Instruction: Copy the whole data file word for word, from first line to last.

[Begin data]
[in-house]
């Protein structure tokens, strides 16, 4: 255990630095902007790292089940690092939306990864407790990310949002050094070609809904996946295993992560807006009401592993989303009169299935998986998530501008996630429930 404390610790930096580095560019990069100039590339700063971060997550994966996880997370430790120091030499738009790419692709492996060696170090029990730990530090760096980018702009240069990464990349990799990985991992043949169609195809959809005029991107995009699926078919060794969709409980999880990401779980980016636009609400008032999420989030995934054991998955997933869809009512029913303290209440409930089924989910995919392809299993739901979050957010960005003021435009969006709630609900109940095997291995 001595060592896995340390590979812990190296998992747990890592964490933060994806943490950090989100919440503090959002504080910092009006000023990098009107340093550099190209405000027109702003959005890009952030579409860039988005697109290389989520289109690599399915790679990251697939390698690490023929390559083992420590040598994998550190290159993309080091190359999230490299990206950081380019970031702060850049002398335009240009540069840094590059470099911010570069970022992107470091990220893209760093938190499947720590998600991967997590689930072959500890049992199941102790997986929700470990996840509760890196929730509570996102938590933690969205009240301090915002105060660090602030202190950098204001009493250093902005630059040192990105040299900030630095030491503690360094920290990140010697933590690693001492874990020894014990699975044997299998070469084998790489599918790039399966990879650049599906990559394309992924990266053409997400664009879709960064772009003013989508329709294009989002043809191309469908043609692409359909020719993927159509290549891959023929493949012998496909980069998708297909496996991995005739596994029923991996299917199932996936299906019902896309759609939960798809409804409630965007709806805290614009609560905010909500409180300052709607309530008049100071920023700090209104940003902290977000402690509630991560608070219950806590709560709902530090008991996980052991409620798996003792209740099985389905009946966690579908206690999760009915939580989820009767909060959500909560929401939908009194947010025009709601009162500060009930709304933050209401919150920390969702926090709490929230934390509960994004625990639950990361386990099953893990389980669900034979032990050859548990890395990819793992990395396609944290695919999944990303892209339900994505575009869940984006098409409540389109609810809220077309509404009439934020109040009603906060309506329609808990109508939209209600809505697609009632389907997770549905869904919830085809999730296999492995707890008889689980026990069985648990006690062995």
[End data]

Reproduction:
[in-house]
């Protein structure tokens, strides 16, 4: 255990630095902007790292089940690092939306990864407790990310949002050094070609809904996946295993992560807006009401592993989303009169299935998986998530501008996630429930 404390610790930096580095560019990069100039590339700063971060997550994966996880997370430790120091030499738009790419692709492996060696170090029990730990530090760096980018702009240069990464990349990799990985991992043949169609195809959809005029991107995009699926078919060794969709409980999880990401779980980016636009609400008032999420989030995934054991998955997933869809009512029913303290209440409930089924989910995919392809299993739901979050957010960005003021435009969006709630609900109940095997291995 001595060592896995340390590979812990190296998992747990890592964490933060994806943490950090989100919440503090959002504080910092009006000023990098009107340093550099190209405000027109702003959005890009952030579409860039988005697109290389989520289109690599399915790679990251697939390698690490023929390559083992420590040598994998550190290159993309080091190359999230490299990206950081380019970031702060850049002398335009240009540069840094590059470099911010570069970022992107470091990220893209760093938190499947720590998600991967997590689930072959500890049992199941102790997986929700470990996840509760890196929730509570996102938590933690969205009240301090915002105060660090602030202190950098204001009493250093902005630059040192990105040299900030630095030491503690360094920290990140010697933590690693001492874990020894014990699975044997299998070469084998790489599918790039399966990879650049599906990559394309992924990266053409997400664009879709960064772009003013989508329709294009989002043809191309469908043609692409359909020719993927159509290549891959023929493949012998496909980069998708297909496996991995005739596994029923991996299917199932996936299906019902896309759609939960798809409804409630965007709806805290614009609560905010909500409180300052709607309530008049100071920023700090209104940003902290977000402690509630991560608070219950806590709560709902530090008991996980052991409620798996003792209740099985389905009946966690579908206690999760009915939580989820009767909060959500909560929401939908009194947010025009709601009162500060009930709304933050209401919150920390969702926090709490929230934390509960994004625990639950990361386990099953893990389980669900034979032990050859548990890395990819793992990395396609944290695919999944990303892209339900994505575009869940984006098409409540389109609810809220077309509404009439934020109040009603906060309506329609808990109508939209209600809505697609009632389907997770549905869904919830085809999730296999492995707890008889689980026990069985648990006690062995």